Buchanan City Commission discusses master plan, marijuana application, trees complaints

BUCHANAN – Buchanan City Commissioners had a lot on their plate at their meeting Monday night.

Commissioners discussed everything from trees on Days Avenue and progress on the revising the city’s master plan to approving a new marijuana business and taking the first steps to financing municipal building improvements.

Monday’s meeting was entirely remote due to the recent increase in COVID-19 cases in the county. City Manager Heather Grace reported that she has also taken steps to limit public access to city buildings in order to keep staff and residents safe. City Hall and the Buchanan Police Department are open on a limited basis with people only able to enter the small lobby area in each building.

The future of trees along Days Avenue was the most controversial topic of the meeting. Four people spoke on the subject at the start of the meeting and asked commissioners to not remove the trees as was being considered.

The issue came up due to complaints from homeowners along Days Avenue who said the trees in front of their homes are causing problems ranging from raising up sidewalks to the roots clogging up sewer lines.

Resident Alan Robandt said he would like to see tree removal be the last resort.

“Trees are so important in terms of defining the character of our community,” he said. “Cutting and removing them doesn’t make sense. … There’s something so totally sad about removing trees.”

Martha Cleveland agreed.

“When I’m at the farmer’s market and look east to Days Avenue, that tree line is beautiful,” she said. “They should stay, they are a true community asset. Destroying them should be a last resort.”

Public Works Director J.T. Adkerson said the situation with the trees has been ongoing for several years with homeowners complaining mainly about having sewer issues caused by the tree roots as well as the sidewalks being lifted up. He said the situation was made worse by AEP cutting out one side of many trees which make them heavily weighted to one side.

“Nine of 15 homeowners want something done, they want those trees to go away and be replaced with other trees,” he said. “They’re concerned about safety and their lateral sewer lines. I would like to do something before it’s an emergency because it’s coming … It’s better to do it on our time.”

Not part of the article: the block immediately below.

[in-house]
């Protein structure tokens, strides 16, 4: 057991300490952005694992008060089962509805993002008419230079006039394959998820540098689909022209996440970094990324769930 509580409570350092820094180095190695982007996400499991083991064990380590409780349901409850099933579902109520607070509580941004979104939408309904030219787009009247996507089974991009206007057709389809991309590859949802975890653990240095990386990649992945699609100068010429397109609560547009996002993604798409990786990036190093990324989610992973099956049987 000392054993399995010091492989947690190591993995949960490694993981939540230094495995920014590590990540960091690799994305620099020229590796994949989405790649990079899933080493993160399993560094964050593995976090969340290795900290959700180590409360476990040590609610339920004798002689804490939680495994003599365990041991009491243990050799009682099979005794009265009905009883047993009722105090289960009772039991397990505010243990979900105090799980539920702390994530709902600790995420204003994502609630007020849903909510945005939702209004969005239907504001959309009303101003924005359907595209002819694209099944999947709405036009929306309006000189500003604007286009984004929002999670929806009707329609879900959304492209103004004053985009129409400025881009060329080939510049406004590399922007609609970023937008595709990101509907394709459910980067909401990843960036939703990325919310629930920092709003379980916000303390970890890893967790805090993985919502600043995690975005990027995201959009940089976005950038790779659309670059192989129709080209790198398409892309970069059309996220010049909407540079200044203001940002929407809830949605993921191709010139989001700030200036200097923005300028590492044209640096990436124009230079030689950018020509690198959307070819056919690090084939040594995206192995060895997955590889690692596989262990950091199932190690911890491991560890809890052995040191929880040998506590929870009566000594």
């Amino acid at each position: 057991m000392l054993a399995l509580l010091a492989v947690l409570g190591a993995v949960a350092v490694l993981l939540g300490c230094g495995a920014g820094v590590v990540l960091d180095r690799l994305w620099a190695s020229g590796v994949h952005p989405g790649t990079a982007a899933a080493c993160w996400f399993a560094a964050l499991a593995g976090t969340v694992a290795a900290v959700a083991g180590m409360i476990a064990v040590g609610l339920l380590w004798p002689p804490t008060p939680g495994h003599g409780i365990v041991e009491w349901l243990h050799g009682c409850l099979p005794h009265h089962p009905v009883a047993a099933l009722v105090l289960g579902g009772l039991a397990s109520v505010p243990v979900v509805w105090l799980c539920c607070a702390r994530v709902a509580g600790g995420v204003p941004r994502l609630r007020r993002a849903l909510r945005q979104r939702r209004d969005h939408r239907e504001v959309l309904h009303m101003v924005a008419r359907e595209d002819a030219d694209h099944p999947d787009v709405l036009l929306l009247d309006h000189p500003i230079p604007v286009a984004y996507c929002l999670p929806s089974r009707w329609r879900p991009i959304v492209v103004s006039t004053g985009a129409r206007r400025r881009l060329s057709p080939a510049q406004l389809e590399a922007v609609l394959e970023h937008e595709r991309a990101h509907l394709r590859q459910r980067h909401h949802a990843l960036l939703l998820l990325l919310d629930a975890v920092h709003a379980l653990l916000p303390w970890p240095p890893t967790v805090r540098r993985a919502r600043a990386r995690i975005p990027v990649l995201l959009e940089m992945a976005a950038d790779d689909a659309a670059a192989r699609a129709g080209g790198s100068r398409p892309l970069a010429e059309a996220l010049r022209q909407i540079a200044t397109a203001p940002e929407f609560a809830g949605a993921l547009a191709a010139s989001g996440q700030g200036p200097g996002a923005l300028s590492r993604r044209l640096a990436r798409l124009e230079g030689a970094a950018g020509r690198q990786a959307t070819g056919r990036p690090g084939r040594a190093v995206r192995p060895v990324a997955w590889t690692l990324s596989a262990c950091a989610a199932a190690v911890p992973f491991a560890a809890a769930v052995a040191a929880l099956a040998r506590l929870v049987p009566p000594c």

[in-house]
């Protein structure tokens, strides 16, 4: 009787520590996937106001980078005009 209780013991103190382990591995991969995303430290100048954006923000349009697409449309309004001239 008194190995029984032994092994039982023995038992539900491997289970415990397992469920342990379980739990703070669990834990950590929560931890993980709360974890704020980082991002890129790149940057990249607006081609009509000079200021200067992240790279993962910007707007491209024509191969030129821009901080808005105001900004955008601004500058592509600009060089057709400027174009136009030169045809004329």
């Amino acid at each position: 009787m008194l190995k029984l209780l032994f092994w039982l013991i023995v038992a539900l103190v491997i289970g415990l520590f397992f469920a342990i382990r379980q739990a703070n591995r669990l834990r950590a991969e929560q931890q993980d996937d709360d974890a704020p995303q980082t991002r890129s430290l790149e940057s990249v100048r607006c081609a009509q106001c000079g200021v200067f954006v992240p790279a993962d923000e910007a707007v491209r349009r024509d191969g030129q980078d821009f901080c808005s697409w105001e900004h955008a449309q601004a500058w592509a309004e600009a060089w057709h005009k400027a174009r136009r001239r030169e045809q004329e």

He and Grace said they have had conversations not only with the homeowners but also with the Buchanan Tree Friends group. They said the Tree Friends are connecting the city with an arborist to find possible solutions. Tree Friend member Ann Tuite noted that the arborist she talked to said that trees wouldn’t cause sewer line problems unless the sewer lines were already compromised.

Commissioners had differing views about what to do. Cameron Downey said the sidewalk problems have been there for decades and warned that clearing out the trees and not replacing them would be a bad idea. Mark Weedon said while everyone wants to keep the trees, something needs to be done to help homeowners. Mayor Sean Denison said he was confident a solution can be found to satisfy everyone.

Commissioners approved taking the first steps to establish a municipal building authority. Grace said the authority will give the city more flexibility in financing municipal building and repair projects by issuing bonds.

Commission action on that front included authorizing the Dickinson & Wright law firm to incorporate the municipal building authority at a cost of up to $5,000 as well as the Baker Tilly firm to provide bond issue services to be able to sell municipal bonds for such projects at a cost of $15,000.

Grace said the goal is to have the authority operational by early 2021.

“There are no firm projects in mind other than the DPW building either being repaired or relocated,” she said. “However, any municipal buildings could ultimately become projects of the new Authority including the historic preservation of the Ross Sanders building and repairs to the fire station.”

Planning Director Debra Patzer reported on both the master plan update and the new marijuana business. On the latter, the commission approved the adult use marijuana application of Pinnacle Emporium at 221 E. Front St. The commission had previously approved a medical marijuana business at that location which Pinnacle took over.

With the master plan update, planning commissioners have been meeting with Southwest Michigan Planning Commission senior planner Marcy Hamilton to see what has to be done to update the master plan and were scheduled to meet again Tuesday night. Patzer said the main focus is looking at the city’s vision, goals and action plan and revising them.

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